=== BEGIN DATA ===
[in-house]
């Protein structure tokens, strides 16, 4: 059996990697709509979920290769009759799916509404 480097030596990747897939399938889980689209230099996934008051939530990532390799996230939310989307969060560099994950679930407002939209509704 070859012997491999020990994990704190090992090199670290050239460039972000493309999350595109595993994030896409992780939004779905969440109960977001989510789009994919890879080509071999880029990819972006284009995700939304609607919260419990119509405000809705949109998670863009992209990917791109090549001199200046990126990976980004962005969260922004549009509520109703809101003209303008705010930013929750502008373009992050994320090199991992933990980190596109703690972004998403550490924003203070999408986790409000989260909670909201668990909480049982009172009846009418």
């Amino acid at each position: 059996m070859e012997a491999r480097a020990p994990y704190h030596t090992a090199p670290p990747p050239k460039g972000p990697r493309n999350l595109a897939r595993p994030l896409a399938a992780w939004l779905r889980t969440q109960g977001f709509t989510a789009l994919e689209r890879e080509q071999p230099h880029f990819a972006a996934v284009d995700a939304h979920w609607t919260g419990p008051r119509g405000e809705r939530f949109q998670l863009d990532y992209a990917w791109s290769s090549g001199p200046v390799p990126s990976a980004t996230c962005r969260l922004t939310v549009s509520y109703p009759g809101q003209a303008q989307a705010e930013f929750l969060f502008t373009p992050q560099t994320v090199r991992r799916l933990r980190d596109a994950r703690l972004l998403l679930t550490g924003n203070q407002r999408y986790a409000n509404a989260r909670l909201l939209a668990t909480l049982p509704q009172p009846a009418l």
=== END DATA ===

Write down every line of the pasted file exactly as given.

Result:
[in-house]
């Protein structure tokens, strides 16, 4: 059996990697709509979920290769009759799916509404 480097030596990747897939399938889980689209230099996934008051939530990532390799996230939310989307969060560099994950679930407002939209509704 070859012997491999020990994990704190090992090199670290050239460039972000493309999350595109595993994030896409992780939004779905969440109960977001989510789009994919890879080509071999880029990819972006284009995700939304609607919260419990119509405000809705949109998670863009992209990917791109090549001199200046990126990976980004962005969260922004549009509520109703809101003209303008705010930013929750502008373009992050994320090199991992933990980190596109703690972004998403550490924003203070999408986790409000989260909670909201668990909480049982009172009846009418």
């Amino acid at each position: 059996m070859e012997a491999r480097a020990p994990y704190h030596t090992a090199p670290p990747p050239k460039g972000p990697r493309n999350l595109a897939r595993p994030l896409a399938a992780w939004l779905r889980t969440q109960g977001f709509t989510a789009l994919e689209r890879e080509q071999p230099h880029f990819a972006a996934v284009d995700a939304h979920w609607t919260g419990p008051r119509g405000e809705r939530f949109q998670l863009d990532y992209a990917w791109s290769s090549g001199p200046v390799p990126s990976a980004t996230c962005r969260l922004t939310v549009s509520y109703p009759g809101q003209a303008q989307a705010e930013f929750l969060f502008t373009p992050q560099t994320v090199r991992r799916l933990r980190d596109a994950r703690l972004l998403l679930t550490g924003n203070q407002r999408y986790a409000n509404a989260r909670l909201l939209a668990t909480l049982p509704q009172p009846a009418l």